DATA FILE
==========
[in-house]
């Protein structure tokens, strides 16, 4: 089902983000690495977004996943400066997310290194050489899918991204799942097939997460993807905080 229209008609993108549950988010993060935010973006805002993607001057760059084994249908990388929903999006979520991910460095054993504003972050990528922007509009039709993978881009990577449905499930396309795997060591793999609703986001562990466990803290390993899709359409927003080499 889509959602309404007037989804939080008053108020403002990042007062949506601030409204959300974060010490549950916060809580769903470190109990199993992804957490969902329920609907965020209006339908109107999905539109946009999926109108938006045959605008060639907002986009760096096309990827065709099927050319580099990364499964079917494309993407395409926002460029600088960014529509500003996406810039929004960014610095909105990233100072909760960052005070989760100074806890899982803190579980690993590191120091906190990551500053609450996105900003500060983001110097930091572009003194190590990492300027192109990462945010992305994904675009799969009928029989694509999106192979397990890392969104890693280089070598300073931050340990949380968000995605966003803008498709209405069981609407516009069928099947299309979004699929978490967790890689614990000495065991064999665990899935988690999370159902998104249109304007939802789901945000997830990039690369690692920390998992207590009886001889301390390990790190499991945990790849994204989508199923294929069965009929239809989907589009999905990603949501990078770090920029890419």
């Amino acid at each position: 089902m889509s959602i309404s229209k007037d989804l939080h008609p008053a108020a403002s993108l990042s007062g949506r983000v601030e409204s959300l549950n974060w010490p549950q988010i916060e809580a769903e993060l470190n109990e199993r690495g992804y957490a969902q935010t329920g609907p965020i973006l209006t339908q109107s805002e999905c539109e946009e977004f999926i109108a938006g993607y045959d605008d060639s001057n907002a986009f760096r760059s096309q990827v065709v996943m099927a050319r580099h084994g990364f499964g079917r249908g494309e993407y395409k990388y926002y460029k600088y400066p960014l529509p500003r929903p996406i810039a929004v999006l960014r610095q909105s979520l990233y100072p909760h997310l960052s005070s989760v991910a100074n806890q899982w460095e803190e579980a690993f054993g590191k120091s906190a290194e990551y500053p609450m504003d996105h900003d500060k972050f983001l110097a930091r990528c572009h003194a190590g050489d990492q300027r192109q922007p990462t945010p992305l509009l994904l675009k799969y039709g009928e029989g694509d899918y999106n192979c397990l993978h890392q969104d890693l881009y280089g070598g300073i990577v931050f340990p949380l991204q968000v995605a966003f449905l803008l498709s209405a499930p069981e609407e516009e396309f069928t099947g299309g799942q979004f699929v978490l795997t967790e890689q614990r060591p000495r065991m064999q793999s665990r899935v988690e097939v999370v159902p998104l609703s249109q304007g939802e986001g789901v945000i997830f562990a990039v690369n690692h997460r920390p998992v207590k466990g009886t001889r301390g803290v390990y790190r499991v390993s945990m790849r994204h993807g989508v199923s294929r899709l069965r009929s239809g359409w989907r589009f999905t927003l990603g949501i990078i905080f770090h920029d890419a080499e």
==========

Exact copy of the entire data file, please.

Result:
[in-house]
């Protein structure tokens, strides 16, 4: 089902983000690495977004996943400066997310290194050489899918991204799942097939997460993807905080 229209008609993108549950988010993060935010973006805002993607001057760059084994249908990388929903999006979520991910460095054993504003972050990528922007509009039709993978881009990577449905499930396309795997060591793999609703986001562990466990803290390993899709359409927003080499 889509959602309404007037989804939080008053108020403002990042007062949506601030409204959300974060010490549950916060809580769903470190109990199993992804957490969902329920609907965020209006339908109107999905539109946009999926109108938006045959605008060639907002986009760096096309990827065709099927050319580099990364499964079917494309993407395409926002460029600088960014529509500003996406810039929004960014610095909105990233100072909760960052005070989760100074806890899982803190579980690993590191120091906190990551500053609450996105900003500060983001110097930091572009003194190590990492300027192109990462945010992305994904675009799969009928029989694509999106192979397990890392969104890693280089070598300073931050340990949380968000995605966003803008498709209405069981609407516009069928099947299309979004699929978490967790890689614990000495065991064999665990899935988690999370159902998104249109304007939802789901945000997830990039690369690692920390998992207590009886001889301390390990790190499991945990790849994204989508199923294929069965009929239809989907589009999905990603949501990078770090920029890419």
């Amino acid at each position: 089902m889509s959602i309404s229209k007037d989804l939080h008609p008053a108020a403002s993108l990042s007062g949506r983000v601030e409204s959300l549950n974060w010490p549950q988010i916060e809580a769903e993060l470190n109990e199993r690495g992804y957490a969902q935010t329920g609907p965020i973006l209006t339908q109107s805002e999905c539109e946009e977004f999926i109108a938006g993607y045959d605008d060639s001057n907002a986009f760096r760059s096309q990827v065709v996943m099927a050319r580099h084994g990364f499964g079917r249908g494309e993407y395409k990388y926002y460029k600088y400066p960014l529509p500003r929903p996406i810039a929004v999006l960014r610095q909105s979520l990233y100072p909760h997310l960052s005070s989760v991910a100074n806890q899982w460095e803190e579980a690993f054993g590191k120091s906190a290194e990551y500053p609450m504003d996105h900003d500060k972050f983001l110097a930091r990528c572009h003194a190590g050489d990492q300027r192109q922007p990462t945010p992305l509009l994904l675009k799969y039709g009928e029989g694509d899918y999106n192979c397990l993978h890392q969104d890693l881009y280089g070598g300073i990577v931050f340990p949380l991204q968000v995605a966003f449905l803008l498709s209405a499930p069981e609407e516009e396309f069928t099947g299309g799942q979004f699929v978490l795997t967790e890689q614990r060591p000495r065991m064999q793999s665990r899935v988690e097939v999370v159902p998104l609703s249109q304007g939802e986001g789901v945000i997830f562990a990039v690369n690692h997460r920390p998992v207590k466990g009886t001889r301390g803290v390990y790190r499991v390993s945990m790849r994204h993807g989508v199923s294929r899709l069965r009929s239809g359409w989907r589009f999905t927003l990603g949501i990078i905080f770090h920029d890419a080499e």